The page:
A farewell brunch with Sandie Clark, a dear friend who was so instrumental to the success of Blood and Bandages.



In Caerphilly with my parents, Auntie Mary and glamorous cousin, Anne-Marie. Anne-Marie hopes to come to visit us next year.


Smashing it at the Karaoke with my girlfriends at one of my leaving dos in Brighton.

My last day in the UK with two of my great friends, Mandy and Sarah. Shopping, lunch and tears. 

           It was lovely spending time with such treasured family and friends but the departure date sped up to meet us and on 6th December, Tom and I were re-united at Gatwick where we said a tearful good-bye to our families and began our 17 hour journey to Singapore.       
By this time Richard had spent his first month in a hotel and the second in a bedsit. He has found a flat for all of us into which he moved while Tom and I were flying out to meet him.  He was cock-a-hoop when we arrived.




View from our flat on the 26th floor in Farrer Park  Singapore.

          We have now been here for a few weeks ago. We haven't established a routine and I feel a bit rootless. That said, we have already been out and about and made some new friends amongst the British ex-pat community. 


At the Riverside Safari with Kai Kai the giant Panda having lunch in the background. Astonishing.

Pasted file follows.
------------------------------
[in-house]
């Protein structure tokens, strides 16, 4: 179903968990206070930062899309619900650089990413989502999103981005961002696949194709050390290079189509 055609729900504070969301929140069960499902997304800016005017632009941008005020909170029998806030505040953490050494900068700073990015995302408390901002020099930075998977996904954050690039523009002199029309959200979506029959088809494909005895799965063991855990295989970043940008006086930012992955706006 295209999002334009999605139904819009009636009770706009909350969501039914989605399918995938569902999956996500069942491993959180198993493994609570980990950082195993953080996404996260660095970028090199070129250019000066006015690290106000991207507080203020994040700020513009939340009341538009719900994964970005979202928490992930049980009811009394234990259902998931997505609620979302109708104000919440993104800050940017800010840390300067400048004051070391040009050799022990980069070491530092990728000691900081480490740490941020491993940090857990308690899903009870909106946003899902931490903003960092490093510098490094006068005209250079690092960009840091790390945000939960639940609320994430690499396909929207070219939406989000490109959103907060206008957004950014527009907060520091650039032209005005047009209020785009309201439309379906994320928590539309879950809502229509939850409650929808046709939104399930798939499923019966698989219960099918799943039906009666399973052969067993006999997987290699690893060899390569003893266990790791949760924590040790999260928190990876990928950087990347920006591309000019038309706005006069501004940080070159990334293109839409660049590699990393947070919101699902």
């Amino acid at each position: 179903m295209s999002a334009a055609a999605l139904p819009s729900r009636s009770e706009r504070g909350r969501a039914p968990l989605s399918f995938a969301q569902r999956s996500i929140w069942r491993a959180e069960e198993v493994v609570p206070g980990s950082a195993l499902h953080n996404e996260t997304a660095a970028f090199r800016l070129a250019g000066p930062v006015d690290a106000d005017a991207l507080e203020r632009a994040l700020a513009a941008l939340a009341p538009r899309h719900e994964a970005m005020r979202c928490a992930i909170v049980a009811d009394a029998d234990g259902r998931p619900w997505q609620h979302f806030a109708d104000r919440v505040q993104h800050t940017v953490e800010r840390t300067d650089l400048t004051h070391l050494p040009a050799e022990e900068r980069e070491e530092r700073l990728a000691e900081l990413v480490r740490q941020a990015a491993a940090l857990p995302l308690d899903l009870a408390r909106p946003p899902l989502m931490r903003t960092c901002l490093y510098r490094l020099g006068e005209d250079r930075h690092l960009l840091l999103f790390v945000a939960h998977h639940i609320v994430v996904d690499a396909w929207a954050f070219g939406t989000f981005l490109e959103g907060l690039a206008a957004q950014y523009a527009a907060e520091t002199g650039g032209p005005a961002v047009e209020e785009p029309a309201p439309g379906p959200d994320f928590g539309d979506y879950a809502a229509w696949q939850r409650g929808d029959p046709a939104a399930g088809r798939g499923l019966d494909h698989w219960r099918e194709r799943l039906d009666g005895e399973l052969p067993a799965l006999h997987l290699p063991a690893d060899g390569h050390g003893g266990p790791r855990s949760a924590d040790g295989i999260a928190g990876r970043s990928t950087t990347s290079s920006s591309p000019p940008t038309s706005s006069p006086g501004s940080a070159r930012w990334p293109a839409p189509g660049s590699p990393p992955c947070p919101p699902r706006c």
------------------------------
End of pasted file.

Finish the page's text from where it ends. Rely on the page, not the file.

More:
At the carol concert at the British High Commissioner's residence organised by the British Association, one of the most friendly and interesting associations we've ever joined.

Tom has visited his new school and Richard already feels like an old hand. The contents of our house has arrived in Singapore and will be delivered to our permanent accommodation when we take possession on 29th December. 
This has been an incredible year and we are looking forward to building a new life together and exploring our new home. 
On the writing front, I'll keep blogging, promoting Blood and Bandages and embarking on new writing opportunities. In fact, I've already volunteered to join the feature writing team with BEAM, the British Association's monthly magazine.
Of course, we’ll miss home terribly and have been warned that at some point we'll experience a crushing sense of homesickness. I hope that we will have good friends around us to help us through and will be cheered by the knowledge that we are returning to Shoreham Beach in July.  
All that's left to say now is thank you for dropping by. I want to  wish you a peaceful and happy Christmas and a wonderful 2018. Hope you don't mind, but I've got a little present for you.